The construction process might not be a great idea for someone who’s never picked up a hammer, but you don’t need an architectural degree to tackle it. Step-by-step instructions and all materials are included, so it’s a little like a high-level IKEA project. According to the Amazon listing, it takes two adults about a week to complete. Since the Nordic wood walls are reinforced with steel rods, the house can withstand winds up to 120 mph, and you can pay an extra $1000 to upgrade from double-glass windows and doors to triple-glass for added fortification.

Sadly, the cool ceiling lamp is not included.Allwood/Amazon

Though everything you need for the shell of the house comes in the kit, you will need to purchase whatever goes inside it: toilet, shower, sink, stove, insulation, and all other furnishings. You can also customize the blueprint to fit your own plans for the space; maybe, for example, you’re going to use the house as a small event venue, and you’d rather have two or three large, airy rooms and no kitchen or bedroom.

Intrigued? Find out more here.

[h/t Simplemost]

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What Did the Hubble Telescope See on Your Birthday? This NASA Website Will Show You

A 2010 Hubble-captured image of a pillar of gas and dust in a stellar nursery called Carina Nebula.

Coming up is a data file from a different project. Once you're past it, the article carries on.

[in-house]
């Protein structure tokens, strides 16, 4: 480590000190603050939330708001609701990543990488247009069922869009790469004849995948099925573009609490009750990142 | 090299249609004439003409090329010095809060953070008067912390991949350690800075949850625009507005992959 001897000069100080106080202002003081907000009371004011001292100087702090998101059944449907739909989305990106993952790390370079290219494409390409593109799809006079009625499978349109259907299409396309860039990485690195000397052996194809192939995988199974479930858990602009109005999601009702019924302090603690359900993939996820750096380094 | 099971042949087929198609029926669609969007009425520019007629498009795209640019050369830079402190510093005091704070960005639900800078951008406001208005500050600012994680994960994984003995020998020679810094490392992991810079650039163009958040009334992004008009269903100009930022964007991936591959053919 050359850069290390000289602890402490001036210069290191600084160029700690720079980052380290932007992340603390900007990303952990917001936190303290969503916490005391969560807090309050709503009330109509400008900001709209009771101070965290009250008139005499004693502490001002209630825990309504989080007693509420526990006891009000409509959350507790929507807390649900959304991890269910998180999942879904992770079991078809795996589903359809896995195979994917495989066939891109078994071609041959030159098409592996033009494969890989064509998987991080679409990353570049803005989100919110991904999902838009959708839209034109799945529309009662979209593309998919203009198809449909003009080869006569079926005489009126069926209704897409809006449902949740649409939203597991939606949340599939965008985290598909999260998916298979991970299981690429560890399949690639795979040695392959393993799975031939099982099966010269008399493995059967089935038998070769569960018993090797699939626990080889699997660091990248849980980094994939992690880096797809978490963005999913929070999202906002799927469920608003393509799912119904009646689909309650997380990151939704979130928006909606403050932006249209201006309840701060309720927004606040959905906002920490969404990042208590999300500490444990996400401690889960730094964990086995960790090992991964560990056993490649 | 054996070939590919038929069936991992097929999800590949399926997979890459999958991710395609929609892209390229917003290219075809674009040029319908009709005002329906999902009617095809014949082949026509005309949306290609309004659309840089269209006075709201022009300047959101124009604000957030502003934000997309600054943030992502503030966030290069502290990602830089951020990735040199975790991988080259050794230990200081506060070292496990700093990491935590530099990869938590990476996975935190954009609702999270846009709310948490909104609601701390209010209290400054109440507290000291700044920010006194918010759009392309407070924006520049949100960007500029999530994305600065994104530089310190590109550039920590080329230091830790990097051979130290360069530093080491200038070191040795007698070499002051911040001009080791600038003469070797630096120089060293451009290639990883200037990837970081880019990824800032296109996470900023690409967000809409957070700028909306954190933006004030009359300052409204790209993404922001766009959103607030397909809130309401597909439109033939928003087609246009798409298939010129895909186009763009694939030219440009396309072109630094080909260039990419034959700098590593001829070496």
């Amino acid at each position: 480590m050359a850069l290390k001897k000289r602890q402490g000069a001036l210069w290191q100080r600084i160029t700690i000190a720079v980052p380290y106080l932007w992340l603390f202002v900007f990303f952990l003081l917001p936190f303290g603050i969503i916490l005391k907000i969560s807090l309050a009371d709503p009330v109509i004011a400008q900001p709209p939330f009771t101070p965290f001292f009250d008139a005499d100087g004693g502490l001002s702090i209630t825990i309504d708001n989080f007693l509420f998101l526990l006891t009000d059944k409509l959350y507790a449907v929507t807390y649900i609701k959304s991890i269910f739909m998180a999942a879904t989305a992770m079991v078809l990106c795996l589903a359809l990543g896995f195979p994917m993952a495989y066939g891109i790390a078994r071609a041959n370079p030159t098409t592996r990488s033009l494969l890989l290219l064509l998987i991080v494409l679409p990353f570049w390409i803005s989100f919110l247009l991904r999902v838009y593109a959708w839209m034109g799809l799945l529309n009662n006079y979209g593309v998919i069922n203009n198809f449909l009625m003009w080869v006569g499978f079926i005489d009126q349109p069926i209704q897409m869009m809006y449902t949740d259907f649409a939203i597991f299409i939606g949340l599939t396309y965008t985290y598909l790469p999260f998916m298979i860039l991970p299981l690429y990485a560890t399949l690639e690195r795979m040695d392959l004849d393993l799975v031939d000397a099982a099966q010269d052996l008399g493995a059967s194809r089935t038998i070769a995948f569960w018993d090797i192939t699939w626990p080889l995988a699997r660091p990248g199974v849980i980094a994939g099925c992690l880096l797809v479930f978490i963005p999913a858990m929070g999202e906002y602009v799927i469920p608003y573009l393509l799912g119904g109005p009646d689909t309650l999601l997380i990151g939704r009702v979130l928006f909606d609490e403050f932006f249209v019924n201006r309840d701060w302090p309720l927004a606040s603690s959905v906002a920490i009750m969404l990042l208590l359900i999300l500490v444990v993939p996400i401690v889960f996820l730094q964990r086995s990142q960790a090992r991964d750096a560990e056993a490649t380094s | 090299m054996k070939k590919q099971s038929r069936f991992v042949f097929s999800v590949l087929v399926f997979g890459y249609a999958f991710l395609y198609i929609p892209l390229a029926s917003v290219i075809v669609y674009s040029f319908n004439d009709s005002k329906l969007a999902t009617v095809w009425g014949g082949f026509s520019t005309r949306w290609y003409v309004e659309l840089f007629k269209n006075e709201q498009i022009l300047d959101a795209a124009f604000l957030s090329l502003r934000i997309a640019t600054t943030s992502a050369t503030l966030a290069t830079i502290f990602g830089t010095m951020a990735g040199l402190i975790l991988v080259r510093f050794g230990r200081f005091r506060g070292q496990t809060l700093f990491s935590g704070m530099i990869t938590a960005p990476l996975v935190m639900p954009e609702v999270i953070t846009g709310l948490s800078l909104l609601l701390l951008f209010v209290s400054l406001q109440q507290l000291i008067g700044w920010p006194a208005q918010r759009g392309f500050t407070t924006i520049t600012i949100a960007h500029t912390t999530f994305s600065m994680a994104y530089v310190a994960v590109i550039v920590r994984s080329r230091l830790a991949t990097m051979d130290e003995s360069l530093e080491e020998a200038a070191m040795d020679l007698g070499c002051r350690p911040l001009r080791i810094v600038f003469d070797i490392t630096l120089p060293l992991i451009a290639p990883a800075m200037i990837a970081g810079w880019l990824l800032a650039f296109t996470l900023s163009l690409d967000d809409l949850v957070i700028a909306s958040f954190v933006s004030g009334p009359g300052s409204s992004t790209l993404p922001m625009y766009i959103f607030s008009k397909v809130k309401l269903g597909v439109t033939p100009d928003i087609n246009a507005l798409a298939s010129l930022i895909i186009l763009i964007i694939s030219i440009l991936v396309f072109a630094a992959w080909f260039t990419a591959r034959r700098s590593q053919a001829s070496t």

A 2010 Hubble-captured image of a pillar of gas and dust in a stellar nursery called Carina Nebula.

The Hubble Space Telescope was launched into orbit on April 24, 1990, and it has spent the last three decades enriching our understanding of the cosmos more than we ever could’ve imagined. This year, NASA is celebrating the telescope's 30th birthday with another launch: a website that shows you a photo of what the Hubble saw on your birthday.

Because the telescope is exploring space every hour of every day, the images it has captured over the years are both fascinating and varied. You could see a globular star cluster, a dust storm on Mars, or something else entirely. You only need to enter the date and month of your birthday on the site, so the image you get won’t necessarily be from the year you were born—and, if you were born before 1990, it definitely won’t be—but it’s pretty fun to juxtapose how you were spending that particular birthday with how the Hubble was spending it. While your parents were snapping a shot of you blowing out the candles at your eighth birthday party, for example, the Hubble might’ve been snapping a shot of the beautiful auroras around Jupiter’s north pole.

The telescope was first conceived all the way back in 1946 by Yale University astrophysicist Lyman Spitzer, Jr., who published a paper about the possible advantages of having what he called a “large space telescope” in orbit to help astronomers study the galaxies. The project finally got off the ground in the 1970s, and the telescope was designed so that astronauts could periodically upgrade it while still in orbit. Since it first broke through the atmosphere in 1990, the Hubble—named after astronomer Edwin Hubble, who proved the existence of other galaxies beyond the Milky Way—has taught us that the universe is 14 billion years old, that its expansion is speeding up, and so much more.

Unlock your birthday image on the Hubble website here, and check out more stellar photos taken by the Hubble here.